Good news over the weekend. The citizens of Kitimat B.C. had their say on the Northern Gateway pipeline, and they said NO.
In a referendum on Saturday, they voted 1,793 to 1,278 to oppose running the pipeline to their town, the proposed terminus. Mayor Joanne Monaghan promised to discuss the result at tonight's Council meeting and deciding where to go from there. "The people have spoken," she said, "it’s a democratic process.” Kitimat is key to the pipeline as it would house the marine terminal where supertankers would load before sailing down the narrow Douglas Channel to take the dilbit (diluted bitumen) to markets in Asia.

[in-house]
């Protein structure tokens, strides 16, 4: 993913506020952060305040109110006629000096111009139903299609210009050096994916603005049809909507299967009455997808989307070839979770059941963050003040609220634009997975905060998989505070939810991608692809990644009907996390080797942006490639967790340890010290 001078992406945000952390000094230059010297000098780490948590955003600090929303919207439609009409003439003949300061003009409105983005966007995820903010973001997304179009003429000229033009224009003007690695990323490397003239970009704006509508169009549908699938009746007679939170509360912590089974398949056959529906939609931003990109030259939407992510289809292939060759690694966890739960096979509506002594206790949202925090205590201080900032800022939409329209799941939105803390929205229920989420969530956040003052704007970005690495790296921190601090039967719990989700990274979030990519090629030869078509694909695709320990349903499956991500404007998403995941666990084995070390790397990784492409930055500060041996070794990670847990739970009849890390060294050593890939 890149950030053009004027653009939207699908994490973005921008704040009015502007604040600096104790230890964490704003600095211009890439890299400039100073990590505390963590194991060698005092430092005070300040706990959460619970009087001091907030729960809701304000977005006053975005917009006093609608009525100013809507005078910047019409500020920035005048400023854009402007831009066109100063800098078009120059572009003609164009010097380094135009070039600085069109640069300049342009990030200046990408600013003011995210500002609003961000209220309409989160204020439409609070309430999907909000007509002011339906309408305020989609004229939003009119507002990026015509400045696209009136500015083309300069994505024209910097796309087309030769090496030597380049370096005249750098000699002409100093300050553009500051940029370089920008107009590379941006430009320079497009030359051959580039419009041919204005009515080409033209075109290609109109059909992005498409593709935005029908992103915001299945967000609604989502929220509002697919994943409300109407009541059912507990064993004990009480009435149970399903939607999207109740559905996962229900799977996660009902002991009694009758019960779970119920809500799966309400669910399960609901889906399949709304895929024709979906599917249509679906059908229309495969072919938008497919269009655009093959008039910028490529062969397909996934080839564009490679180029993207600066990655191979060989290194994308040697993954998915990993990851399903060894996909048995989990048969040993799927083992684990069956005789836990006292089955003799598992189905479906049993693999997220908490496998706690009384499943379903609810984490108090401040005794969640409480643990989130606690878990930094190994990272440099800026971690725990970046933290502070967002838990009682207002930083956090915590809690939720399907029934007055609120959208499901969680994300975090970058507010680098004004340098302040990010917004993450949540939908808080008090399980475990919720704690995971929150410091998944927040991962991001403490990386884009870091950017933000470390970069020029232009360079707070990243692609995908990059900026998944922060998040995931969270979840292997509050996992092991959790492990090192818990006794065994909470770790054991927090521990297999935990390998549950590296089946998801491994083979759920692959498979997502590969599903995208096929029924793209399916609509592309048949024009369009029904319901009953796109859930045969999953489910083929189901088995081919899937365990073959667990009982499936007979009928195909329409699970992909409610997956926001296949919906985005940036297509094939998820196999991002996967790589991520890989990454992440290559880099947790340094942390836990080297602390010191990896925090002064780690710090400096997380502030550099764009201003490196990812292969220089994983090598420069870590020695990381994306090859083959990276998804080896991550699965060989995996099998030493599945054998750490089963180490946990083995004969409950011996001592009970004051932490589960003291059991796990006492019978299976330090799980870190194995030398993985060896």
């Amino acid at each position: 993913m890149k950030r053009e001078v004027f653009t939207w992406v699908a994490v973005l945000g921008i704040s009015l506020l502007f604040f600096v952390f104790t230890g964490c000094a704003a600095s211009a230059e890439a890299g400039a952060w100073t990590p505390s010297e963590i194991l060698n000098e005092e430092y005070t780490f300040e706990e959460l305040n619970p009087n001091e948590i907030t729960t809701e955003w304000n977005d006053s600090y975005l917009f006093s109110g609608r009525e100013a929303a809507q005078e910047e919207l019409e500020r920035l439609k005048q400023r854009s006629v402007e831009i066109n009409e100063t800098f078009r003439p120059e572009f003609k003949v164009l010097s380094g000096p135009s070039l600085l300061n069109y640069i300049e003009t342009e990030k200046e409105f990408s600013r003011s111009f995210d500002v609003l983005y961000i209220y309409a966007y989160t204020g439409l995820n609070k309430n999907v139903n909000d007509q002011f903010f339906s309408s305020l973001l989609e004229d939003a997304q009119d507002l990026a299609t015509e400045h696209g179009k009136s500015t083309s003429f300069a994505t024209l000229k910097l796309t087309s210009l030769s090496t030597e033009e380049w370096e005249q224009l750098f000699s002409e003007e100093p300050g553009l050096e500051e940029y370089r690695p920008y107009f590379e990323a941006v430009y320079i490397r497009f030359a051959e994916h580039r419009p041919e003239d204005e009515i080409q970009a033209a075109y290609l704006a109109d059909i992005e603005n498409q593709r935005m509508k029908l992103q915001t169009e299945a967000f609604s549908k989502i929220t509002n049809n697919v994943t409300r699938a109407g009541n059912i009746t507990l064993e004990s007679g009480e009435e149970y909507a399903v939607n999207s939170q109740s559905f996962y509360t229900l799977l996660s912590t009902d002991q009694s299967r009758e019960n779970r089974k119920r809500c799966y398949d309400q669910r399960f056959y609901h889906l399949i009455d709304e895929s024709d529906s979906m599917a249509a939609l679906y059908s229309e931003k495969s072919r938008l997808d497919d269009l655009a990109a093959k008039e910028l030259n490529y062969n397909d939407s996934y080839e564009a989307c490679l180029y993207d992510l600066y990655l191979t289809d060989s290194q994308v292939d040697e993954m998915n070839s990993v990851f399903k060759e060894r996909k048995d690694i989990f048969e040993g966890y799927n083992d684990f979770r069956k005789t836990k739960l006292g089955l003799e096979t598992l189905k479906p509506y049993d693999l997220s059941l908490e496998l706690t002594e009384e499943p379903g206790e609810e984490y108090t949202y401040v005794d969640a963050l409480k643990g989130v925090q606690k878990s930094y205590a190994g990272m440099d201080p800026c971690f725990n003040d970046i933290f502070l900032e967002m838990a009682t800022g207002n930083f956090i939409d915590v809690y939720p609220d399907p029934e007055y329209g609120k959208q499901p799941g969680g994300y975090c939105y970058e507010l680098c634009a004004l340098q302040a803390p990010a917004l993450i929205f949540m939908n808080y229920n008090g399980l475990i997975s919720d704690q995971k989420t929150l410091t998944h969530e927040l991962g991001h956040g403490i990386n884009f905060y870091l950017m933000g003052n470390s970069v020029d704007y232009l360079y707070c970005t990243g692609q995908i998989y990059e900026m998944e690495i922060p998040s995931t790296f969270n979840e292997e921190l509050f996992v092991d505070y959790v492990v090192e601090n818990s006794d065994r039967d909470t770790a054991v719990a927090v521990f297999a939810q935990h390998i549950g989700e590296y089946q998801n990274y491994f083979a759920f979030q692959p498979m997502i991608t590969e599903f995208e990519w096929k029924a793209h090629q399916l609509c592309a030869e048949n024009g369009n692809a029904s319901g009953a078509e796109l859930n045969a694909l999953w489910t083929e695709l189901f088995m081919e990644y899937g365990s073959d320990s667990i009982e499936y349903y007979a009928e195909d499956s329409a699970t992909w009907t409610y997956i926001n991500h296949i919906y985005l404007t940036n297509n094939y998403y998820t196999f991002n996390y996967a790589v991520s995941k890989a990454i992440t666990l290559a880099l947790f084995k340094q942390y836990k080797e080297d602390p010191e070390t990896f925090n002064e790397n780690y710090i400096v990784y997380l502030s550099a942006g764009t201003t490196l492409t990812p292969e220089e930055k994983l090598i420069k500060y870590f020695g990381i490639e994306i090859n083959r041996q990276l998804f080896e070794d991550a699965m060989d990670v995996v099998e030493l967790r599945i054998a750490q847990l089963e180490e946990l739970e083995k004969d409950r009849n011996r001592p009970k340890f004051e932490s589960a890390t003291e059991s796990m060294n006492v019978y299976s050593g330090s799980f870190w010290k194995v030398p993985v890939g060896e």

Opponents had to overcome a major effort by Enbridge, the company sponsoring the pipeline, to promote the project with a barrage of advertising and open houses. Its promises of jobs and money flowing into the town were no doubt hard to resist for many. Residents of the local Haisla First Nation have also shown a lot of resistance to the pipeline, however they were ineligible to vote in the referendum.
I suspect the primary concern of Kitimat's people was the chilling thought of supertankers full of dilbit floating off their pristine shores. But the vote also serves as another strike against tar sands production. Anything that helps to put the brakes on Canada's great folly is welcome.
The referendum result is not binding, but it is mighty encouraging.